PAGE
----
Tag Archives: EduAwesome

#flipclass #specialskillz

Tonight’s #flipclass #flashblog revolves around what is that one special thing(s) that makes fliplcass work in our classroom.

Having already posted on my love of neon expos about two years ago (and PS -that love is still strong), I’ve also found a few other things that make my class groovy. This has come in the form of a classroom set of chromebooks, and Google Drive. This has changed the way I organize and provide feedback to my students.

One of the best parts of our Advanced Biology program is the Independent Research Project. This is an entirely self-designed controlled experiment that they conduct through most of second semester. This takes a large amount of planning and meeting with the students. This year I have two nearly full sections, and I allowed them to partner up with anyone if they wanted (or fly solo). Since some were working ‘cross section,’ I needed a way to keep them ordered and have a way to make sure I could schedule the important meetings (each group has to meet with me twice before they write their proposal).

This is where Form Mule and Doctopus come in…

Form Mule is a Google Sheet add-on by New Visions CloudLab which allows me to create a form for my students to fill out to schedule their meeting time. When they hit submit, they receive an immediate personalized email with the time they picked and any other information I want them to have (the script walks you through creating the email – so very nice!). And because the students fill out a form, I also have the results nicely organized on a google sheet. This has been a life saver.

Before each group can begin the project, they need to write a proposal outlining their plan. This year, I decided to use Doctopus to send each group their proposal template. Doctopus is another most awesome add-on script by New Visions Cloud Lab that can push out template documents to your students in your class (similar to Autocrat). I love it because I technically own the document and control the settings. It also will allow you to format who you send the templates to: individuals, groups, etc. As the students work on their proposal, because it is a google doc, I can get in there and during their writing process and provide comments and see how they are doing. This lets me give feedback during the writing and will ultimately let my students get to work on their projects sooner. And with one click, I ‘collect’ the papers when they are due by changing the edit setting to ‘view only.’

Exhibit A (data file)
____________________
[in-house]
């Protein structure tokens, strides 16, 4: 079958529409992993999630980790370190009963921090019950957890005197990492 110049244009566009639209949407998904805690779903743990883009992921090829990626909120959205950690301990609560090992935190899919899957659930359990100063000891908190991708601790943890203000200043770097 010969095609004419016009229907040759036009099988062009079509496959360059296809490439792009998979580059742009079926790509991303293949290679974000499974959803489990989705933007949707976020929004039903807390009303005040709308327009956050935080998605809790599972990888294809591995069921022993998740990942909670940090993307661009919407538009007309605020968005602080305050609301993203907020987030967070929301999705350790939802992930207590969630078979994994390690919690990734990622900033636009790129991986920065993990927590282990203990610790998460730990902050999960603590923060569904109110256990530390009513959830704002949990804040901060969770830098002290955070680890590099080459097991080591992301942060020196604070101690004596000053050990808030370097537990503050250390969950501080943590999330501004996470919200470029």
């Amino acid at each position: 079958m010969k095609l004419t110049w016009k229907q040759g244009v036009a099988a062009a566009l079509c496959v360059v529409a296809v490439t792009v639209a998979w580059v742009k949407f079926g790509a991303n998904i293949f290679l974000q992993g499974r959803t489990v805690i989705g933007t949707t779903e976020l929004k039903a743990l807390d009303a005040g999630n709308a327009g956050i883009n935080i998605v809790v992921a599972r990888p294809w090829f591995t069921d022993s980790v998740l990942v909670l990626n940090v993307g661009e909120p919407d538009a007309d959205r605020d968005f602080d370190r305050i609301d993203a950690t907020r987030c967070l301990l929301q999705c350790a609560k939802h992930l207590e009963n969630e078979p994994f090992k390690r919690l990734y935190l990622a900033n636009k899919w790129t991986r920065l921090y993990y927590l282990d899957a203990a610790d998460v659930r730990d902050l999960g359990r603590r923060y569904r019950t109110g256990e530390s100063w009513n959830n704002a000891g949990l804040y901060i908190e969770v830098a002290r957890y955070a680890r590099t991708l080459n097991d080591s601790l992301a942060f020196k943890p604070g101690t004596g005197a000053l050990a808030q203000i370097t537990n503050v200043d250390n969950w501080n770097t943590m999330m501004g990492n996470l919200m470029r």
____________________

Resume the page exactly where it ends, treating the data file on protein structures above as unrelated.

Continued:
I love being part of the process with my students rather than an observer after they turn it in.

Both of these have saved time and have kept me far more organized. I see them becoming far more frequent as I move towards a more paperless classroom.

#edcampHOME 2.0 sends my relationship with my PLN to the next level

I’ve had a professional crush on my PLN for almost two years now since I began my journey as a #flipclass teacher. This journey has introduced me to teachers from all over the world, and not a day goes by it seems that I don’t connect with them in one way or another. They are my rock and keep me grounded while challenging me to be and do better as a teacher. There are a even a few who have become my friends, and while I’ve never actually been in the same room with them – I’d be there for them in a heartbeat.

Ok – I could gush all day about my PLN, but I’m pretty convinced my relationship with these EduAwesome teachers went from just a crush to long term serious with my experience today.

This afternoon I participated in the second #edcampHOME. This was my first EdCamp & if the three hours I spent with 200+ teachers from all over the globe was any indication of edcamps in general – you are going to see me at more of these (I’m even contemplating organizing one in my district!).  Organized by the fab four: Karl Lindgren-Striecher, Kelly Kermode, fellow ‘Shire resident Shawn White, and David Theriault, I was able to get some of the best PD I’ve experienced from the warmth of my house (and this is a big deal considering it was -20 outside today).




my #edcampHOME set-up today


The whole edcamp was connected today via live Google Hangouts. This way teachers from all over could get together at the same time and chat about all things education. Having helped moderate a few on-air GHOs, I signed up to be a moderator for the two sessions. Session topics were determined yesterday when the participants started throwing out ideas on what they wanted to discuss with each other (this is something I totally dig about the edcamp experience – they aren’t planned; they are totally driven by what educators want to learn).